Why is this, though? The truth is that the accepted dichotomy conflates two separate disciplines which each require separate skill sets. The first, we might call “foundational marksmanship”. This is the same basic set of practices already taught today – the same positions, the same fundamentals of aiming, breath control, trigger squeeze, etc. that are taught in virtually every military and civilian marksmanship class in the country. Foundational marksmanship is simple, and is built primarily on repetition, reflexes, and muscle memory. It is easy to learn, and easy to maintain. Almost anyone in good health can build the necessary skills, which then live in the hindbrain until called upon. It is, of course, possible to lose these skills with enough atrophy, but to truly lose them forever takes a long time. I have seen these skills quickly return in others, even after decades of being dormant.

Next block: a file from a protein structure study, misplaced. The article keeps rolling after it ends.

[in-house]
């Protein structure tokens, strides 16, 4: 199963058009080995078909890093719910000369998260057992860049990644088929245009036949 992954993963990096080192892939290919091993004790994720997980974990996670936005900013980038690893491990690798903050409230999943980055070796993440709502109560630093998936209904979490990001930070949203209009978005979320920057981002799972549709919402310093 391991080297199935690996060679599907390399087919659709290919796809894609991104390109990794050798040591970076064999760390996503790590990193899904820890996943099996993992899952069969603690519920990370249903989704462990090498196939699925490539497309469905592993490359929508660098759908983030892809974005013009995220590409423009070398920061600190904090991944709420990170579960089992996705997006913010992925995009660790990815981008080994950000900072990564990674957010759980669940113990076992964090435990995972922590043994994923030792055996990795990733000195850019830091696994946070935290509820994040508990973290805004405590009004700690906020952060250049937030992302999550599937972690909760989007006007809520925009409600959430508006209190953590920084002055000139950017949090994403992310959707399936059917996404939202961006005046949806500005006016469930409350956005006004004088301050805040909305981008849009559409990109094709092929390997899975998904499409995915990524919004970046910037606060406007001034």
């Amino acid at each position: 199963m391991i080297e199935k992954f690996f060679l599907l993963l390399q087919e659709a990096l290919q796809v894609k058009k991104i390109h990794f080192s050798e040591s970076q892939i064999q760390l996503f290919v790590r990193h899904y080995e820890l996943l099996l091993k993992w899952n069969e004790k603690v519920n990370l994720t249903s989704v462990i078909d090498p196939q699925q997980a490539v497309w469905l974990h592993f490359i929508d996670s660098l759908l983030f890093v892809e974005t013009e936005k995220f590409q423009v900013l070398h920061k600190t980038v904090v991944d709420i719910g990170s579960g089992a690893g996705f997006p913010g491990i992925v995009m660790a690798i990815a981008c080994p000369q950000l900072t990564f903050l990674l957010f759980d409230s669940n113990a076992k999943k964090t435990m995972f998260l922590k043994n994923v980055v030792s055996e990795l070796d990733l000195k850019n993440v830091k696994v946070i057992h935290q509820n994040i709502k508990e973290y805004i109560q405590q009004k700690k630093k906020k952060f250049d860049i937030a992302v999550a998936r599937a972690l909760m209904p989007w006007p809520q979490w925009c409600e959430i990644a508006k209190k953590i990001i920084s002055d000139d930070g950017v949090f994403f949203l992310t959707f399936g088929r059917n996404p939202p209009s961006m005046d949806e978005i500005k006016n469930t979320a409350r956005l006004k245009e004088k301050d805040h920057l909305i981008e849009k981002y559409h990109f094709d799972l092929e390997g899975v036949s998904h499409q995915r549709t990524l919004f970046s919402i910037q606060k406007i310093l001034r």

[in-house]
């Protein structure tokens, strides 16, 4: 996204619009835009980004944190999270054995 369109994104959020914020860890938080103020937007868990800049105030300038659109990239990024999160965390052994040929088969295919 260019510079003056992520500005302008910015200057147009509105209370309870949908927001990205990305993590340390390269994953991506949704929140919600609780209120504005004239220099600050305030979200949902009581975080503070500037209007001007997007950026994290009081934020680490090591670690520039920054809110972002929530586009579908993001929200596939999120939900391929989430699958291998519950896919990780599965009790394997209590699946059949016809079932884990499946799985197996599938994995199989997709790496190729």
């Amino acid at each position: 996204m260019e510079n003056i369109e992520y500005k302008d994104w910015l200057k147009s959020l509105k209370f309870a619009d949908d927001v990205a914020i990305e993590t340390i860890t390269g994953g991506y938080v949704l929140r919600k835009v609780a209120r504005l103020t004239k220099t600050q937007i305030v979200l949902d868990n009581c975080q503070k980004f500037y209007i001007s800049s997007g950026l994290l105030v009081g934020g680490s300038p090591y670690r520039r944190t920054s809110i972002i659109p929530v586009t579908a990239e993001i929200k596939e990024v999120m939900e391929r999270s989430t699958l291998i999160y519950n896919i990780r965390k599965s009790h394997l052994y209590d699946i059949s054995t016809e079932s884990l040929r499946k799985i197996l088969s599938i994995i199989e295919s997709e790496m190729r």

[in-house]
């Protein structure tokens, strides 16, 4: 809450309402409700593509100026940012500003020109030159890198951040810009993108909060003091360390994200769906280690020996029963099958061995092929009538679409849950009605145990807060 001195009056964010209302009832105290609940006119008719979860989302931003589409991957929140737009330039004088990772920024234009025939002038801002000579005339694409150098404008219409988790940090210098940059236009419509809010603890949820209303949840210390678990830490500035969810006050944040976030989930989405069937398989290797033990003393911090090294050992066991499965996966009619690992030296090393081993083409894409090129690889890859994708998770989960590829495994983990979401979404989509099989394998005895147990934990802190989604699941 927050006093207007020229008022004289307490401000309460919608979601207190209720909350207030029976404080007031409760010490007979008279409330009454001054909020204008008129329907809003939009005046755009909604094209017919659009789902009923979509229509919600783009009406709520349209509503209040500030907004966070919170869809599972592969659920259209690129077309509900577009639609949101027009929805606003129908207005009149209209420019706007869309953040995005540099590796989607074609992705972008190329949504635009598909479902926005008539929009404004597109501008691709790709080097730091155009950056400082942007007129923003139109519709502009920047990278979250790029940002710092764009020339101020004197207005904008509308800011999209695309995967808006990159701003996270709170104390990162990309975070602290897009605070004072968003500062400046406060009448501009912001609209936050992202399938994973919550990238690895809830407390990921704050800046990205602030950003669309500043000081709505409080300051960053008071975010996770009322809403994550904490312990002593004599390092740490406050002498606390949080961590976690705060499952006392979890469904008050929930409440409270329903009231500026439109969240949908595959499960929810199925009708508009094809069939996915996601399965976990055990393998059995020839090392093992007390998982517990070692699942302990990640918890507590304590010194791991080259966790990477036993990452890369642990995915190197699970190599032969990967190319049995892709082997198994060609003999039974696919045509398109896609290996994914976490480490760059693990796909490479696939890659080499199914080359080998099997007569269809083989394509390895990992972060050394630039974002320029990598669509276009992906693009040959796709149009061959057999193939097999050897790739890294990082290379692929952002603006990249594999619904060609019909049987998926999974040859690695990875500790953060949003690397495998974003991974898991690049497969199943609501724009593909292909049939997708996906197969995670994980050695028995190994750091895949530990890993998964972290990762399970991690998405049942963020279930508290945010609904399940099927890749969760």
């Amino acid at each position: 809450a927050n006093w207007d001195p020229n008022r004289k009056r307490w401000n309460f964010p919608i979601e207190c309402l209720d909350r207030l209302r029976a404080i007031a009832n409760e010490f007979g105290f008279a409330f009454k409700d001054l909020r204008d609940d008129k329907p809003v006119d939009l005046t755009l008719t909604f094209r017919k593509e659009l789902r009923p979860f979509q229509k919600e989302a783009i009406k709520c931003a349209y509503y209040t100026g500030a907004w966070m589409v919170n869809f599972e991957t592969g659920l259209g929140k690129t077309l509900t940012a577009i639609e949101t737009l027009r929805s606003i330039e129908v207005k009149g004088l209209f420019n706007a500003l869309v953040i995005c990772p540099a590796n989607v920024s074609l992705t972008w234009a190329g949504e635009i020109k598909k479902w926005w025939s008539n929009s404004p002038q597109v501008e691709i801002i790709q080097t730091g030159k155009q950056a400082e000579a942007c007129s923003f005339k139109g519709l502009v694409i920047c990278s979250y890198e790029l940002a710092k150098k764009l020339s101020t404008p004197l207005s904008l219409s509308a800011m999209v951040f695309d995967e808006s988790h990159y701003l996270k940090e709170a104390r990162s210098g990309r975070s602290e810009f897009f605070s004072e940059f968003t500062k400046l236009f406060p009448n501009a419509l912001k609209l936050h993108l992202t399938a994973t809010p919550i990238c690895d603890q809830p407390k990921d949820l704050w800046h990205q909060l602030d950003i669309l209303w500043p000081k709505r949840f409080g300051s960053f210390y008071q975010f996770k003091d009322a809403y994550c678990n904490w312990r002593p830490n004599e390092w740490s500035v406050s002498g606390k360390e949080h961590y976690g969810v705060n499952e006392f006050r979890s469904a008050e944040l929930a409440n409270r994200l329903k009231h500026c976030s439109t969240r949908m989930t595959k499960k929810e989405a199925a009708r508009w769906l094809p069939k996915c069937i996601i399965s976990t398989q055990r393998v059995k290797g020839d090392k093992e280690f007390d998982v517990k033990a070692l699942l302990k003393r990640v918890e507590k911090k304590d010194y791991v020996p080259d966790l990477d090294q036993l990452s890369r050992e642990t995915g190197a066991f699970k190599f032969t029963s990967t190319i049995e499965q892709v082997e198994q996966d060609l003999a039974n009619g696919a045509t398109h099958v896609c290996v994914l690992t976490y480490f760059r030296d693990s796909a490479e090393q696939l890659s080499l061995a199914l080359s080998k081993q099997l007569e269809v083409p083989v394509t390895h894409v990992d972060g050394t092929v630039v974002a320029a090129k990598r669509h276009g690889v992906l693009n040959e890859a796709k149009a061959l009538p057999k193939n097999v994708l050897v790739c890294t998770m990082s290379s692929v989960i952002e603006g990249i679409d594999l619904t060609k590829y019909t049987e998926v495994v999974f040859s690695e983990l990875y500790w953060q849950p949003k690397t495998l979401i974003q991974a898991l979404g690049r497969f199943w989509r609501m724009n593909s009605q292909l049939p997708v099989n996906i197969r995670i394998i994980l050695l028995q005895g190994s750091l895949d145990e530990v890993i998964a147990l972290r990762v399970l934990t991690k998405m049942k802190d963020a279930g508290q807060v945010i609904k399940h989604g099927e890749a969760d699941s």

However, foundational marksmanship does not give shooters the tools to become truly lethal at long range. The basic curriculum does not include calculations on wind and drift, explanations of parallax, etc. Distance shooting is a body of knowledge unto itself, and a far more rare one. The patterns and memories it uses reside in the frontal lobe, and are therefore more difficult to learn, and more difficult to maintain. We might say that foundational marksmanship is like “riding a bike”; distance shooting, like calculus, is different. The expectation that the general body of troops could together learn to shoot and hit consistently at the distances where wind, drop, temperature, and other environmental factors play their largest part is simply unrealistic. This is not to say that some people cannot learn this – they can and they do. Yet, those that do are at the range honing their skills as often as most of us take a night out, and they fire tens of thousands of rounds of ammunition every year to maintain those skills. Simple math tells us this would be untenable for general recruits: Even assuming only the 200,000 or so combat infantry receive the training necessary to achieve and maintain this degree of effectiveness, that still implies a training budget of 3 billion rounds spent per year, which is several times the total annual ammunition budget (training and combat) of the entire US Armed Forces.